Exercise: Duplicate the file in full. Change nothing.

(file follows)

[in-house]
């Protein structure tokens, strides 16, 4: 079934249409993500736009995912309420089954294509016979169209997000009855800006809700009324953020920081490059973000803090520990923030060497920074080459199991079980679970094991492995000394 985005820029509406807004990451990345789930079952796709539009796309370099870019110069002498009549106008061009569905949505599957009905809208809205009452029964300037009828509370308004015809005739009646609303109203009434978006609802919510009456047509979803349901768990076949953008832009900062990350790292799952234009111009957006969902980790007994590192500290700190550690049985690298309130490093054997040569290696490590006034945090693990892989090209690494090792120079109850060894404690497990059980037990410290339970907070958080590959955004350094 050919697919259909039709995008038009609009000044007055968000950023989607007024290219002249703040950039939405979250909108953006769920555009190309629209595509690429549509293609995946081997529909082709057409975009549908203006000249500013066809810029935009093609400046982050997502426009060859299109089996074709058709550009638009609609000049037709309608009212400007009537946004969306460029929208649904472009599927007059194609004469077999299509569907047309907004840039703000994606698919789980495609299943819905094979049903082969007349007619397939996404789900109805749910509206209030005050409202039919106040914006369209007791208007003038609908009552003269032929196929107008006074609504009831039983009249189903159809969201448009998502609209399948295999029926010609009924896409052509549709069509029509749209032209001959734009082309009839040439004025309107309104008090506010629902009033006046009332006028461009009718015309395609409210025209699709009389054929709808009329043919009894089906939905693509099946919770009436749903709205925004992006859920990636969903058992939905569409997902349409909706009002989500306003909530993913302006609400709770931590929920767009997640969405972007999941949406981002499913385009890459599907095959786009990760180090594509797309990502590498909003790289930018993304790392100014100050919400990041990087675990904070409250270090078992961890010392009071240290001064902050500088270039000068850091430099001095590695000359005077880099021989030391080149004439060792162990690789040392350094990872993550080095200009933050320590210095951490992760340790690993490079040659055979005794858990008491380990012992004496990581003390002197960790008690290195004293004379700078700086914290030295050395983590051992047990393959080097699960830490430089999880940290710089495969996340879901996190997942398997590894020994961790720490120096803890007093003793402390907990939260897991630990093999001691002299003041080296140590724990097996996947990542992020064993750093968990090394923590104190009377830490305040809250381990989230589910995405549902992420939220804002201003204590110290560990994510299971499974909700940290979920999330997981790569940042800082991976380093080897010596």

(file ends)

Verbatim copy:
[in-house]
């Protein structure tokens, strides 16, 4: 079934249409993500736009995912309420089954294509016979169209997000009855800006809700009324953020920081490059973000803090520990923030060497920074080459199991079980679970094991492995000394 985005820029509406807004990451990345789930079952796709539009796309370099870019110069002498009549106008061009569905949505599957009905809208809205009452029964300037009828509370308004015809005739009646609303109203009434978006609802919510009456047509979803349901768990076949953008832009900062990350790292799952234009111009957006969902980790007994590192500290700190550690049985690298309130490093054997040569290696490590006034945090693990892989090209690494090792120079109850060894404690497990059980037990410290339970907070958080590959955004350094 050919697919259909039709995008038009609009000044007055968000950023989607007024290219002249703040950039939405979250909108953006769920555009190309629209595509690429549509293609995946081997529909082709057409975009549908203006000249500013066809810029935009093609400046982050997502426009060859299109089996074709058709550009638009609609000049037709309608009212400007009537946004969306460029929208649904472009599927007059194609004469077999299509569907047309907004840039703000994606698919789980495609299943819905094979049903082969007349007619397939996404789900109805749910509206209030005050409202039919106040914006369209007791208007003038609908009552003269032929196929107008006074609504009831039983009249189903159809969201448009998502609209399948295999029926010609009924896409052509549709069509029509749209032209001959734009082309009839040439004025309107309104008090506010629902009033006046009332006028461009009718015309395609409210025209699709009389054929709808009329043919009894089906939905693509099946919770009436749903709205925004992006859920990636969903058992939905569409997902349409909706009002989500306003909530993913302006609400709770931590929920767009997640969405972007999941949406981002499913385009890459599907095959786009990760180090594509797309990502590498909003790289930018993304790392100014100050919400990041990087675990904070409250270090078992961890010392009071240290001064902050500088270039000068850091430099001095590695000359005077880099021989030391080149004439060792162990690789040392350094990872993550080095200009933050320590210095951490992760340790690993490079040659055979005794858990008491380990012992004496990581003390002197960790008690290195004293004379700078700086914290030295050395983590051992047990393959080097699960830490430089999880940290710089495969996340879901996190997942398997590894020994961790720490120096803890007093003793402390907990939260897991630990093999001691002299003041080296140590724990097996996947990542992020064993750093968990090394923590104190009377830490305040809250381990989230589910995405549902992420939220804002201003204590110290560990994510299971499974909700940290979920999330997981790569940042800082991976380093080897010596």